I was thinking about creativity the other morning and it suddenly struck me that so much of creativity is about honesty. If the artist is not being honest in their art, its impact will be far less and the art is reduced to something more mediocre. Raw honesty is compelling and true. Art should remind the viewer of something familiar, something they might not be able to put their finger on, but they recognize it as something deeply real, or maybe something forgotten or lost in themselves. Art needs to make the viewer think, look deeper, see the world from a different angle or a new lens.
This is the voice in me when I write, too: Keep it honest, Christy. Keep it honest and true……..
You can’t sugarcoat art or bundle it up so it doesn’t hurt when it pricks you. Art is there. It is ours. It reveals our humanity in a million different ways and all art contributes to our story- the one we’re trying to weave together, the one about us.
The other day, I wrote a phrase that kind of fell into my mind one evening when I was brushing my teeth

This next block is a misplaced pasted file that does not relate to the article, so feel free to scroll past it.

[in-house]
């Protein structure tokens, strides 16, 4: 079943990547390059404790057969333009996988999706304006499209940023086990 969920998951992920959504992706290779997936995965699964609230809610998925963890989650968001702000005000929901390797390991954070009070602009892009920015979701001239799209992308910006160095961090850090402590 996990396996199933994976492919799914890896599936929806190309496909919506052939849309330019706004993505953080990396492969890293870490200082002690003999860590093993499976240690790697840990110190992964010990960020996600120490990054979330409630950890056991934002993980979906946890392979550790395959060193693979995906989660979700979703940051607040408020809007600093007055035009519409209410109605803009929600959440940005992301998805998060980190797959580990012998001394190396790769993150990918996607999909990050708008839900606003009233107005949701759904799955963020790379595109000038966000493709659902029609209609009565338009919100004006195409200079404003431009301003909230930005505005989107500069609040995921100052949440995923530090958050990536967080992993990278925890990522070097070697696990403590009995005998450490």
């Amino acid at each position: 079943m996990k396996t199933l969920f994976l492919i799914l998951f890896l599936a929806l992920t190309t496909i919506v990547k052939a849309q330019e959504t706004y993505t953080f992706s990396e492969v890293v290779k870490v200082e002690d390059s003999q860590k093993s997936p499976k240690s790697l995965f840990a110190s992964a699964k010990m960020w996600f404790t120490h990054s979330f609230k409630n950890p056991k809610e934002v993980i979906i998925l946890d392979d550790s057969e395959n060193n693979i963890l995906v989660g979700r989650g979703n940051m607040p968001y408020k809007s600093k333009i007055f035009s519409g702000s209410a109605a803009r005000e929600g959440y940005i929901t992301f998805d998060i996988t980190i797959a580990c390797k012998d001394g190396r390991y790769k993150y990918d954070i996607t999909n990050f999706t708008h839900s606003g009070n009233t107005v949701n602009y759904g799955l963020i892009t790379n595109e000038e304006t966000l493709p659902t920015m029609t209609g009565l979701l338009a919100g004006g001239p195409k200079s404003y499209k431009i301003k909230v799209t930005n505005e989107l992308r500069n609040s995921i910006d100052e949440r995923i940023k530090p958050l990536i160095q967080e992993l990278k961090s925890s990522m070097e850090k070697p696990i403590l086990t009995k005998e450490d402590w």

I have confidence in my writing because it never fails to force me up against all my insecurities. If it did anything less, I wouldn’t trust it.
I keep coming back to this because I wonder if I actually believe that. I wonder if I actually want to believe that.
I was walking to class today and thinking about it, and I suddenly realized that I’m not always honest in the way I share my writing. Not here, at least. I pick and choose what I want to publish and, in all honesty, most of what I put up here is the end of the means. It delivers the good stuff in an easy package, but I edit out all of the other writing that leads up to these ideas. The reason I say that this is not honest is because I don’t offer the journey. Yes, these are glimpses and snapshots, but not the whole.
I’m challenging myself to a new level of real, here. It might look a little messy and detached sometimes, but I am going to offer more in the little chips and snatches of writing that I would have kept saved in a document on my computer. That’s not exactly an apology, either. It is a precursor, and that is exciting even to me, because I have no idea what is coming next.
Enter at your own risk.